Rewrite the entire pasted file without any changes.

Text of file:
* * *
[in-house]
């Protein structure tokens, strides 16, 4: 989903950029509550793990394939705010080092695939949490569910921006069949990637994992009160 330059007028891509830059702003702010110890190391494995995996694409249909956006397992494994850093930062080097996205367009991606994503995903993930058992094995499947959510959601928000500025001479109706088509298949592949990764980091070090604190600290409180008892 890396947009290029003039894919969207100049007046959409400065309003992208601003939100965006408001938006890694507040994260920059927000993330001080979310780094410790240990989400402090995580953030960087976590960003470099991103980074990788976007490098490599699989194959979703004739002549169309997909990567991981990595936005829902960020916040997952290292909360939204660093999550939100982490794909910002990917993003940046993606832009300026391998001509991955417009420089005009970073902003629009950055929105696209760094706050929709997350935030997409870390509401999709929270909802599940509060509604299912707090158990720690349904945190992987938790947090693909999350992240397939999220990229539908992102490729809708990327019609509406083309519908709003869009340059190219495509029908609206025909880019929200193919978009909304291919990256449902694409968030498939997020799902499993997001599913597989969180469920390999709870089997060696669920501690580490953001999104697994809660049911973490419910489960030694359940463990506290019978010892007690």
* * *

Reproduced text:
[in-house]
């Protein structure tokens, strides 16, 4: 989903950029509550793990394939705010080092695939949490569910921006069949990637994992009160 330059007028891509830059702003702010110890190391494995995996694409249909956006397992494994850093930062080097996205367009991606994503995903993930058992094995499947959510959601928000500025001479109706088509298949592949990764980091070090604190600290409180008892 890396947009290029003039894919969207100049007046959409400065309003992208601003939100965006408001938006890694507040994260920059927000993330001080979310780094410790240990989400402090995580953030960087976590960003470099991103980074990788976007490098490599699989194959979703004739002549169309997909990567991981990595936005829902960020916040997952290292909360939204660093999550939100982490794909910002990917993003940046993606832009300026391998001509991955417009420089005009970073902003629009950055929105696209760094706050929709997350935030997409870390509401999709929270909802599940509060509604299912707090158990720690349904945190992987938790947090693909999350992240397939999220990229539908992102490729809708990327019609509406083309519908709003869009340059190219495509029908609206025909880019929200193919978009909304291919990256449902694409968030498939997020799902499993997001599913597989969180469920390999709870089997060696669920501690580490953001999104697994809660049911973490419910489960030694359940463990506290019978010892007690």